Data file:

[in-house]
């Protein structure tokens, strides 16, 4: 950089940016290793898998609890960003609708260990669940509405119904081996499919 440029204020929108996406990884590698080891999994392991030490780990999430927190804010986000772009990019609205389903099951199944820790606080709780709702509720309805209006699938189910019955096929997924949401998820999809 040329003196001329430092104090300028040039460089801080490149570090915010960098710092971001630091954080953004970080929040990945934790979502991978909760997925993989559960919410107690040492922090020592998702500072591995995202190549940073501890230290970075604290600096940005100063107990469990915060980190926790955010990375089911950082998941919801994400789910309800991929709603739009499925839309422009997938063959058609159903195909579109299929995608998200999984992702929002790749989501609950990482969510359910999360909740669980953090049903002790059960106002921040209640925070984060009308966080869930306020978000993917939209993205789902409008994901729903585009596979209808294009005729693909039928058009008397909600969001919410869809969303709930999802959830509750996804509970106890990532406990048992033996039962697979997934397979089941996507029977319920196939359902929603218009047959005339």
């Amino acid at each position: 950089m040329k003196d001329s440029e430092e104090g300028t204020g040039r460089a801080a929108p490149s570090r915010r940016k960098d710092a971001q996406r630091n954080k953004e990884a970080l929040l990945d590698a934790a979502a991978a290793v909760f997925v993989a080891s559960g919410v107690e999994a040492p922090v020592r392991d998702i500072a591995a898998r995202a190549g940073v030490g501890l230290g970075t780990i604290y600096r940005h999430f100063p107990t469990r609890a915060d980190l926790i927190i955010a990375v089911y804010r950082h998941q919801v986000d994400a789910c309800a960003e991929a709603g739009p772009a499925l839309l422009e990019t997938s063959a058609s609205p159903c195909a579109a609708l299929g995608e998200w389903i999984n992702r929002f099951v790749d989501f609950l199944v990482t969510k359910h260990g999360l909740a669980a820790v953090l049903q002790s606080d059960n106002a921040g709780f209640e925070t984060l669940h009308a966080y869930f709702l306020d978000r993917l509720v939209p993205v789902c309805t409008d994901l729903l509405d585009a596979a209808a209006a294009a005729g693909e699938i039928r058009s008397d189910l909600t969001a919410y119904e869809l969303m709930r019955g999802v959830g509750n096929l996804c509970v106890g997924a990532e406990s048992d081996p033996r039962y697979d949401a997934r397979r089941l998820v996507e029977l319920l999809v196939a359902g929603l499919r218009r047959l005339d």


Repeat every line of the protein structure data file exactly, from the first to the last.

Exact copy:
[in-house]
């Protein structure tokens, strides 16, 4: 950089940016290793898998609890960003609708260990669940509405119904081996499919 440029204020929108996406990884590698080891999994392991030490780990999430927190804010986000772009990019609205389903099951199944820790606080709780709702509720309805209006699938189910019955096929997924949401998820999809 040329003196001329430092104090300028040039460089801080490149570090915010960098710092971001630091954080953004970080929040990945934790979502991978909760997925993989559960919410107690040492922090020592998702500072591995995202190549940073501890230290970075604290600096940005100063107990469990915060980190926790955010990375089911950082998941919801994400789910309800991929709603739009499925839309422009997938063959058609159903195909579109299929995608998200999984992702929002790749989501609950990482969510359910999360909740669980953090049903002790059960106002921040209640925070984060009308966080869930306020978000993917939209993205789902409008994901729903585009596979209808294009005729693909039928058009008397909600969001919410869809969303709930999802959830509750996804509970106890990532406990048992033996039962697979997934397979089941996507029977319920196939359902929603218009047959005339």
């Amino acid at each position: 950089m040329k003196d001329s440029e430092e104090g300028t204020g040039r460089a801080a929108p490149s570090r915010r940016k960098d710092a971001q996406r630091n954080k953004e990884a970080l929040l990945d590698a934790a979502a991978a290793v909760f997925v993989a080891s559960g919410v107690e999994a040492p922090v020592r392991d998702i500072a591995a898998r995202a190549g940073v030490g501890l230290g970075t780990i604290y600096r940005h999430f100063p107990t469990r609890a915060d980190l926790i927190i955010a990375v089911y804010r950082h998941q919801v986000d994400a789910c309800a960003e991929a709603g739009p772009a499925l839309l422009e990019t997938s063959a058609s609205p159903c195909a579109a609708l299929g995608e998200w389903i999984n992702r929002f099951v790749d989501f609950l199944v990482t969510k359910h260990g999360l909740a669980a820790v953090l049903q002790s606080d059960n106002a921040g709780f209640e925070t984060l669940h009308a966080y869930f709702l306020d978000r993917l509720v939209p993205v789902c309805t409008d994901l729903l509405d585009a596979a209808a209006a294009a005729g693909e699938i039928r058009s008397d189910l909600t969001a919410y119904e869809l969303m709930r019955g999802v959830g509750n096929l996804c509970v106890g997924a990532e406990s048992d081996p033996r039962y697979d949401a997934r397979r089941l998820v996507e029977l319920l999809v196939a359902g929603l499919r218009r047959l005339d």